by Elena Jackson Albarrán
Latin American youth leaders come to the U.S. every summer to gain skills to take back to their home countries. Over the twentieth century, American nation-states cultivated children and youth as cultural diplomats to promote capitalist-oriented development under the guise of hemispheric brotherhood. But upending the historical flow of knowledge production, this generation is prepared to engage and to defend their local realities and traditions.
A Virtual Reunion
From Panama, Nathanael—Natha, for short—leaned into his headset microphone, his face projected on the wall of a Miami University classroom bursting beyond capacity: “You all have a beautiful campus, wonderful working infrastructure, and incredible access to resources,” he affirmed. The Ohio students nodded—they’ve been told this since first setting foot on Miami’s campus. Indeed, institutional lore attributes an oft-repeated quote to Robert Frost, who hailed it as “the most beautiful campus that there ever was.” “We don’t have that here in Panama,” Natha emphasized, “but we do have ideas for social and political change.”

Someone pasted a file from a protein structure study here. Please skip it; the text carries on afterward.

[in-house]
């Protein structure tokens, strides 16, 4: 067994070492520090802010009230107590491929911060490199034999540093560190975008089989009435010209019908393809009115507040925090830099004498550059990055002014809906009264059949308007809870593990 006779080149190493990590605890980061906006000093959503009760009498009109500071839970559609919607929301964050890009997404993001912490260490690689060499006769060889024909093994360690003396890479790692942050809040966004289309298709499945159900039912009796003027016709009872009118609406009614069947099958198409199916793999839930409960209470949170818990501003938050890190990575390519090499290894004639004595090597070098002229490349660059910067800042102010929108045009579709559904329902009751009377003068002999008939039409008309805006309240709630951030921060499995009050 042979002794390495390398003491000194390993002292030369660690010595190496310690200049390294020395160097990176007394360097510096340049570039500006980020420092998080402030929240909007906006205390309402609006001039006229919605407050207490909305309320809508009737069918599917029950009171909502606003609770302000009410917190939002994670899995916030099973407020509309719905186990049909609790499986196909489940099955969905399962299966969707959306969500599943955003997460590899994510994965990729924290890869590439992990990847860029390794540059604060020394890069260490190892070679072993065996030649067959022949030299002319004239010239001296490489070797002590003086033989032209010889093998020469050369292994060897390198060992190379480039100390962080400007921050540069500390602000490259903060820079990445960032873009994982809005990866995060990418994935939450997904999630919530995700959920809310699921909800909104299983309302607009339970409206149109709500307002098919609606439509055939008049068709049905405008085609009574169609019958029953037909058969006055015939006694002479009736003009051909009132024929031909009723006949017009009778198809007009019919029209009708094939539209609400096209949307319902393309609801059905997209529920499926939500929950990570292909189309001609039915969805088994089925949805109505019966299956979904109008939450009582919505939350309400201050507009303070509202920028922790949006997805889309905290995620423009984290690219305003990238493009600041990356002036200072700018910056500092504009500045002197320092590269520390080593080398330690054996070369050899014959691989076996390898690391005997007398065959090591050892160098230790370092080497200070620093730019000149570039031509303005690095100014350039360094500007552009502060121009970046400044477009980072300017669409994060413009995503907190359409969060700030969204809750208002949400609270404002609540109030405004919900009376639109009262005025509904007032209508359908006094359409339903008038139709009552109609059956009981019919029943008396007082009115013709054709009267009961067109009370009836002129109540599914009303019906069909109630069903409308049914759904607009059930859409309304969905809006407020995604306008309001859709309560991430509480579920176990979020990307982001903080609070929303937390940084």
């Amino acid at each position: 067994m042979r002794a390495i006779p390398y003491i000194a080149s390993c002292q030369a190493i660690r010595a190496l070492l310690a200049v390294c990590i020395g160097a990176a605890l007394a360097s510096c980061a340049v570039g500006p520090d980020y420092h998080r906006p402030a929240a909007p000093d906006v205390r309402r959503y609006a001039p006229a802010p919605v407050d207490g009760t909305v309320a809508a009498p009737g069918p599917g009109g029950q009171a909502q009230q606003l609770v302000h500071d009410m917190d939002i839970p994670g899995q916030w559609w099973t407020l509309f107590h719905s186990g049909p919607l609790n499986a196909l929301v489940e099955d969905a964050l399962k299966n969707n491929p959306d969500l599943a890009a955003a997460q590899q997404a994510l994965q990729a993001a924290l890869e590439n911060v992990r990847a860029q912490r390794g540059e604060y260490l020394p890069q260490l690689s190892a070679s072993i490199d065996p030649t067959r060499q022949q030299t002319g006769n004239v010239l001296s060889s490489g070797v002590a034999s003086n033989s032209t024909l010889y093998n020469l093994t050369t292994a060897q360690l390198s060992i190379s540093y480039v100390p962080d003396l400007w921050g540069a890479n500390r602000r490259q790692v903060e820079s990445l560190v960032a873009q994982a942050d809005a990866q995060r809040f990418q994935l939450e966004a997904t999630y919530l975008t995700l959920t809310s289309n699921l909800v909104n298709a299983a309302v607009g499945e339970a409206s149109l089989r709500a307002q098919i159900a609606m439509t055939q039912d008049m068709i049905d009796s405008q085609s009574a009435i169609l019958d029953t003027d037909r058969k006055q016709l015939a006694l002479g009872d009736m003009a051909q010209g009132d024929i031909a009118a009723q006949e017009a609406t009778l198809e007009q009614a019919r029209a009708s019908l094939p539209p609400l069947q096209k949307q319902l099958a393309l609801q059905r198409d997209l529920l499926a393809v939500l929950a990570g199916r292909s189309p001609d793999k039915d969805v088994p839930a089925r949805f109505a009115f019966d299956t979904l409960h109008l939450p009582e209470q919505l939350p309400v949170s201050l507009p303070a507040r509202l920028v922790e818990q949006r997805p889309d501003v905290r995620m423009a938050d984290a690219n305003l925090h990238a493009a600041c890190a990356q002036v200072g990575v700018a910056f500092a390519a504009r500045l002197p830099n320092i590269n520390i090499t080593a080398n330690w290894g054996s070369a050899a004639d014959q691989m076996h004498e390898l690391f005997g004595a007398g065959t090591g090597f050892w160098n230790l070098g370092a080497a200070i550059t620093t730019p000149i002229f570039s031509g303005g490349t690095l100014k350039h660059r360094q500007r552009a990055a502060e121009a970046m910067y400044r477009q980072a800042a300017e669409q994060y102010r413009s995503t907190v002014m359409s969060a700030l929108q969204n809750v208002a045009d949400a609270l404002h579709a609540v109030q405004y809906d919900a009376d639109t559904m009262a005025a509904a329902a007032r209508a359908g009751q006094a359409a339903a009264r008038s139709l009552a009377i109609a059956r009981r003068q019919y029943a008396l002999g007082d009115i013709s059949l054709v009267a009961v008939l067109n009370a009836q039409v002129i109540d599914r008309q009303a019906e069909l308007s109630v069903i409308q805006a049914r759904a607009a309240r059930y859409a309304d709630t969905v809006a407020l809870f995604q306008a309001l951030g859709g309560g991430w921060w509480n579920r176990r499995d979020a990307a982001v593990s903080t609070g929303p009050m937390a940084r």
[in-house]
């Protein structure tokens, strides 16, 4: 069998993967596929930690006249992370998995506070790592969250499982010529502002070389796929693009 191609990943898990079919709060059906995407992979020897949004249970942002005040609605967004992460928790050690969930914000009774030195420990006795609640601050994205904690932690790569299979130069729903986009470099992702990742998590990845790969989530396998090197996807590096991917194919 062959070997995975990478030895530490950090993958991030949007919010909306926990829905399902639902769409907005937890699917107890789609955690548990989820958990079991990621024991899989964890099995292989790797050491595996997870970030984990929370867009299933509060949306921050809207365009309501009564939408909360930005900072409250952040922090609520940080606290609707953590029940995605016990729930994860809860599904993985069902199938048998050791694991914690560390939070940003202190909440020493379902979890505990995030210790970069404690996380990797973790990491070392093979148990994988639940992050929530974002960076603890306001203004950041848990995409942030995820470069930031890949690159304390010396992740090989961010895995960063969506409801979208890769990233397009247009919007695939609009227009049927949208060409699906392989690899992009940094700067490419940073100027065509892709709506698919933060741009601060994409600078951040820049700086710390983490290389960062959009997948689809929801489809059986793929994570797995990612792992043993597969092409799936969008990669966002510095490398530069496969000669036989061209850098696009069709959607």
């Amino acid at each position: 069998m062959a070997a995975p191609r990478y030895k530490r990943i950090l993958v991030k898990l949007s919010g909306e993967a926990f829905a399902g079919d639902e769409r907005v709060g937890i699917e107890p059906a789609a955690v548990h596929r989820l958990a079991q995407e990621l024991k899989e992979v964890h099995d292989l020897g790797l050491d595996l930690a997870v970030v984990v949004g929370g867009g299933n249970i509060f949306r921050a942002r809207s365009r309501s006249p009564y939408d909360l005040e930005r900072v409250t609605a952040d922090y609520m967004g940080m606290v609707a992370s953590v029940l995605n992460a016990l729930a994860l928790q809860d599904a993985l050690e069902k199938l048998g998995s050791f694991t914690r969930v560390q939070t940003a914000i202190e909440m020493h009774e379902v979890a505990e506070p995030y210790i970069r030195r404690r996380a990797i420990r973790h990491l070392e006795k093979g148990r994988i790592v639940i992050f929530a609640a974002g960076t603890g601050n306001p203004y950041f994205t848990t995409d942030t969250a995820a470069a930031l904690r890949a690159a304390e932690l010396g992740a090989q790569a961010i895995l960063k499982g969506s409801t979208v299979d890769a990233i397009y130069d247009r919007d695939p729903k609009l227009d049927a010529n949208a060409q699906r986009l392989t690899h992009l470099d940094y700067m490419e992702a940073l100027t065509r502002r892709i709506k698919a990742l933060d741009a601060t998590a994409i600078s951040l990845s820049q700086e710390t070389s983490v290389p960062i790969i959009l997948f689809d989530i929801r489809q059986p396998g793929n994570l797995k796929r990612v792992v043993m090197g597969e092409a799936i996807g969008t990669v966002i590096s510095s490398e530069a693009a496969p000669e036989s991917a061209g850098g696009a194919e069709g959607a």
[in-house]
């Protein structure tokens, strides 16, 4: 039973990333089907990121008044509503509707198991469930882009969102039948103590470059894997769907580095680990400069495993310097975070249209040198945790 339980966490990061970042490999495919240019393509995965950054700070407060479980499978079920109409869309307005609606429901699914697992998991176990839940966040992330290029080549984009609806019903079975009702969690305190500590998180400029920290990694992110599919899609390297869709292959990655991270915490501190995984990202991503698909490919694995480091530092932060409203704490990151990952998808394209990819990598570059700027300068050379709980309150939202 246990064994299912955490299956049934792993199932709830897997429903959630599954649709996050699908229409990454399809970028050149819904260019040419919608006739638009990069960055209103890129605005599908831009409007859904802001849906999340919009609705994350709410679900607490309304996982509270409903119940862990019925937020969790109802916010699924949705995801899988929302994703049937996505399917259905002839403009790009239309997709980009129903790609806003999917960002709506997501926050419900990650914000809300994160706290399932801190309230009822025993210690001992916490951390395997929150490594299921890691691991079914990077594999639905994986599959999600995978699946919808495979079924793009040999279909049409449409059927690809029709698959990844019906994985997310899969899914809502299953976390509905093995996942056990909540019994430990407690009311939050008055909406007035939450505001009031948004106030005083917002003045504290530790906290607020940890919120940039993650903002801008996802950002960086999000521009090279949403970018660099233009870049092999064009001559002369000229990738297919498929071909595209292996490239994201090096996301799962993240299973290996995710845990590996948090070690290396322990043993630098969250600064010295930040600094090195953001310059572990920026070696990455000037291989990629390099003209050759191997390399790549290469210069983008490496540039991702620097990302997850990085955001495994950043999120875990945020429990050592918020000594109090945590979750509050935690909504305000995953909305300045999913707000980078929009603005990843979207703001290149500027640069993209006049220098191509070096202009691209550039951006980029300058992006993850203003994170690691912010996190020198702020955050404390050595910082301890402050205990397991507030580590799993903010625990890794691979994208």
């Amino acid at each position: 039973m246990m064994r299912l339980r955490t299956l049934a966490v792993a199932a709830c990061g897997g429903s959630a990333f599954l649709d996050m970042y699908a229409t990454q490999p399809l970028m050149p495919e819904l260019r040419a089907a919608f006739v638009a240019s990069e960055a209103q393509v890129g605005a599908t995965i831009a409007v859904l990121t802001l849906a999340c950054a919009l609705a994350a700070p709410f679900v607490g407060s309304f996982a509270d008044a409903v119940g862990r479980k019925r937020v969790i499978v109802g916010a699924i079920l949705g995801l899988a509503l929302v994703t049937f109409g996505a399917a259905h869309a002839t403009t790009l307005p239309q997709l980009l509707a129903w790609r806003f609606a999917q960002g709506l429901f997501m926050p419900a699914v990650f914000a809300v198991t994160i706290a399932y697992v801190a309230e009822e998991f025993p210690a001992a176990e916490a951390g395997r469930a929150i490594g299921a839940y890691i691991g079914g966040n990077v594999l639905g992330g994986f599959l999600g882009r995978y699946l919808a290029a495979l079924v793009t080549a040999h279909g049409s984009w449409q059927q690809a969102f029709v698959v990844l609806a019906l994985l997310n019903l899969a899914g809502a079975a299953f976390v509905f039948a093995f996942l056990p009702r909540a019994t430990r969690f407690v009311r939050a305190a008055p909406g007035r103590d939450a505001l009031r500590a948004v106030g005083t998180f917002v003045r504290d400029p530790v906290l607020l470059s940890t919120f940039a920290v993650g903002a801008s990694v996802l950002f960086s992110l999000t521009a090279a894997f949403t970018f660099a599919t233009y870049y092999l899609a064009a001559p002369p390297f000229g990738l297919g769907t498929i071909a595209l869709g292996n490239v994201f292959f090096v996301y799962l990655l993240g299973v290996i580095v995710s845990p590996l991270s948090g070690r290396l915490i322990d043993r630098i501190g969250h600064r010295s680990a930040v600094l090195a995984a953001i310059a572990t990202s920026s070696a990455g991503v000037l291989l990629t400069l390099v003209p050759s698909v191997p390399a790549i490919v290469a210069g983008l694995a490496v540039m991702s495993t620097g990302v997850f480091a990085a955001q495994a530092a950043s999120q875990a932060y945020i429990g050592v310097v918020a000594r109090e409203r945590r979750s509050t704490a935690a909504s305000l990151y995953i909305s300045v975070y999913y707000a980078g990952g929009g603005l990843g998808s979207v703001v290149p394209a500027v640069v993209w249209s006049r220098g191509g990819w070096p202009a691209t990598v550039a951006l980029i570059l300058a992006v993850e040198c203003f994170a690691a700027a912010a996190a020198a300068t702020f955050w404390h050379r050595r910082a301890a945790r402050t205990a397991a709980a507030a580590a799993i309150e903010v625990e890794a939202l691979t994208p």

Roger chimed in to the virtual session from Ecuador, affable but pressing: “We have great projects going on, but our resources are constantly imperiled. Find ways to partner with us so that we can work together to effect change at the local level.” A political science major at the Universidad Central de Ecuador, Roger is also a member of the Colectivo Nueva Democracia, which encourages political engagement premised on fomenting cultures of dialogue and consent among emerging young leaders from differing political ideologies. On the side, he’s developing an app to promote eco-tourism in the Ecuadorian Amazon.
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